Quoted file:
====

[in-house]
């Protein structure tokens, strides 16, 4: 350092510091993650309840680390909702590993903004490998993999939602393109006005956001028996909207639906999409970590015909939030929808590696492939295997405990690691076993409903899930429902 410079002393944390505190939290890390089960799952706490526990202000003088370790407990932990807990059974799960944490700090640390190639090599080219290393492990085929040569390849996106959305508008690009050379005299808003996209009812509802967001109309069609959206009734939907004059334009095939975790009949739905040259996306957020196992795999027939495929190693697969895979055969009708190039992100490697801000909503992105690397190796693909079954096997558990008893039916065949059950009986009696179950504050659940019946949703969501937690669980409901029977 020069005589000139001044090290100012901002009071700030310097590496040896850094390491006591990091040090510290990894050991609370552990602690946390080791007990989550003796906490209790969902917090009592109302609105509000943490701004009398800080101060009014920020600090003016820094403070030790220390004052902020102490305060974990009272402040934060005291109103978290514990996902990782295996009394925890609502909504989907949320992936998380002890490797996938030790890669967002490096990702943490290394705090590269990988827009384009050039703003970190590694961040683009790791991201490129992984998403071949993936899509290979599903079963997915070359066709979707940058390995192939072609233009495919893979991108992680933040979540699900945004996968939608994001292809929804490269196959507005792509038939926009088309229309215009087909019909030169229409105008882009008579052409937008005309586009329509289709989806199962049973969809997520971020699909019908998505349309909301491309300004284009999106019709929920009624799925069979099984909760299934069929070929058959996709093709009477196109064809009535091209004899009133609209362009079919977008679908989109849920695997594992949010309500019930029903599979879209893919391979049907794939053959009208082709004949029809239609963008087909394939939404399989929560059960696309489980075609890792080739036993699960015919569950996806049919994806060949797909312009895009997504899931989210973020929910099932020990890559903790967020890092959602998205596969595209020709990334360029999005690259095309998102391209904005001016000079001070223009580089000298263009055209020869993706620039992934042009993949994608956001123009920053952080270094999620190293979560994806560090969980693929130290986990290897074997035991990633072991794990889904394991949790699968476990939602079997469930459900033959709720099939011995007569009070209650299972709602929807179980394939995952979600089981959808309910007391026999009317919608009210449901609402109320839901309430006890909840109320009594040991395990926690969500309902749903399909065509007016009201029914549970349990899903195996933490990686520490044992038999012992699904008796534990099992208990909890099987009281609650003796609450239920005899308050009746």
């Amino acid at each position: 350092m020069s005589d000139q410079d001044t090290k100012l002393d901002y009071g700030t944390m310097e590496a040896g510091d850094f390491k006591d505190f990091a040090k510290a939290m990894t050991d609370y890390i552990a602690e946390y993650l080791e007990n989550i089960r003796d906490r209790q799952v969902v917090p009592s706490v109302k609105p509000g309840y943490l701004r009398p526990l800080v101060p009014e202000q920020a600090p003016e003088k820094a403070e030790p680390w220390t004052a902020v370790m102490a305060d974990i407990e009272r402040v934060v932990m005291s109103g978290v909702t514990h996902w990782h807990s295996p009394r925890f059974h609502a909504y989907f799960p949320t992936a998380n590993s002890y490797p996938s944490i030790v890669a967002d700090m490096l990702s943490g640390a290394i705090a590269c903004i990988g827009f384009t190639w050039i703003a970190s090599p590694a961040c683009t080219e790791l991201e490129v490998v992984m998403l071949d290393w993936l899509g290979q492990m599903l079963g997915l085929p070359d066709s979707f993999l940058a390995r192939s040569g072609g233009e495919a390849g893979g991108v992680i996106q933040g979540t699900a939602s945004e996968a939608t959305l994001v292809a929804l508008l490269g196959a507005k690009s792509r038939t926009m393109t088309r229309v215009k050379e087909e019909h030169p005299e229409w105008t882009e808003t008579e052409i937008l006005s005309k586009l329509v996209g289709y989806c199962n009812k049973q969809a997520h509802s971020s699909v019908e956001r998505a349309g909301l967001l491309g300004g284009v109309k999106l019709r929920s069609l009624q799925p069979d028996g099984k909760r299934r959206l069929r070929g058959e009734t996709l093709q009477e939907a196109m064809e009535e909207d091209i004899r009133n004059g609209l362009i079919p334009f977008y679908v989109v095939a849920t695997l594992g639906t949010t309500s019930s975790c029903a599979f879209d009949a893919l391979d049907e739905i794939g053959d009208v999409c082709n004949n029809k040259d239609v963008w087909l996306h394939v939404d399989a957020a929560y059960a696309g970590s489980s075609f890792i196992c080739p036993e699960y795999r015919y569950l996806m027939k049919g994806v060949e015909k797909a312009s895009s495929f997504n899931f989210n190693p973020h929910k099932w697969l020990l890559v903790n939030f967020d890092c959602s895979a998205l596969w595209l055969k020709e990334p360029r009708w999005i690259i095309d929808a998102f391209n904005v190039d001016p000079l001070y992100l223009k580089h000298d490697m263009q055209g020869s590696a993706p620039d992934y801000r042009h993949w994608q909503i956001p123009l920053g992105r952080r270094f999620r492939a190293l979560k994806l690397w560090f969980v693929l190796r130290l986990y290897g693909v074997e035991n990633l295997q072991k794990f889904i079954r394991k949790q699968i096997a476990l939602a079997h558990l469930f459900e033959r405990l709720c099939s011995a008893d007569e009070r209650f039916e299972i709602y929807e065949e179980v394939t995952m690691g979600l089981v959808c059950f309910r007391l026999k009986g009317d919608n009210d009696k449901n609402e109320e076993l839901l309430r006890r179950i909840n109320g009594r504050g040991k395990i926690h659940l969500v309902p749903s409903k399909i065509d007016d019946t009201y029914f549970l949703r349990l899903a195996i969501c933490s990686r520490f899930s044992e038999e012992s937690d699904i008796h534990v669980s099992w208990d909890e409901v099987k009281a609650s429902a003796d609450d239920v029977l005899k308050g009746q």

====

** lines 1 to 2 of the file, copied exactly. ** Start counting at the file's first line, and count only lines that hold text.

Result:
[in-house]
């Protein structure tokens, strides 16, 4: 350092510091993650309840680390909702590993903004490998993999939602393109006005956001028996909207639906999409970590015909939030929808590696492939295997405990690691076993409903899930429902 410079002393944390505190939290890390089960799952706490526990202000003088370790407990932990807990059974799960944490700090640390190639090599080219290393492990085929040569390849996106959305508008690009050379005299808003996209009812509802967001109309069609959206009734939907004059334009095939975790009949739905040259996306957020196992795999027939495929190693697969895979055969009708190039992100490697801000909503992105690397190796693909079954096997558990008893039916065949059950009986009696179950504050659940019946949703969501937690669980409901029977 020069005589000139001044090290100012901002009071700030310097590496040896850094390491006591990091040090510290990894050991609370552990602690946390080791007990989550003796906490209790969902917090009592109302609105509000943490701004009398800080101060009014920020600090003016820094403070030790220390004052902020102490305060974990009272402040934060005291109103978290514990996902990782295996009394925890609502909504989907949320992936998380002890490797996938030790890669967002490096990702943490290394705090590269990988827009384009050039703003970190590694961040683009790791991201490129992984998403071949993936899509290979599903079963997915070359066709979707940058390995192939072609233009495919893979991108992680933040979540699900945004996968939608994001292809929804490269196959507005792509038939926009088309229309215009087909019909030169229409105008882009008579052409937008005309586009329509289709989806199962049973969809997520971020699909019908998505349309909301491309300004284009999106019709929920009624799925069979099984909760299934069929070929058959996709093709009477196109064809009535091209004899009133609209362009079919977008679908989109849920695997594992949010309500019930029903599979879209893919391979049907794939053959009208082709004949029809239609963008087909394939939404399989929560059960696309489980075609890792080739036993699960015919569950996806049919994806060949797909312009895009997504899931989210973020929910099932020990890559903790967020890092959602998205596969595209020709990334360029999005690259095309998102391209904005001016000079001070223009580089000298263009055209020869993706620039992934042009993949994608956001123009920053952080270094999620190293979560994806560090969980693929130290986990290897074997035991990633072991794990889904394991949790699968476990939602079997469930459900033959709720099939011995007569009070209650299972709602929807179980394939995952979600089981959808309910007391026999009317919608009210449901609402109320839901309430006890909840109320009594040991395990926690969500309902749903399909065509007016009201029914549970349990899903195996933490990686520490044992038999012992699904008796534990099992208990909890099987009281609650003796609450239920005899308050009746």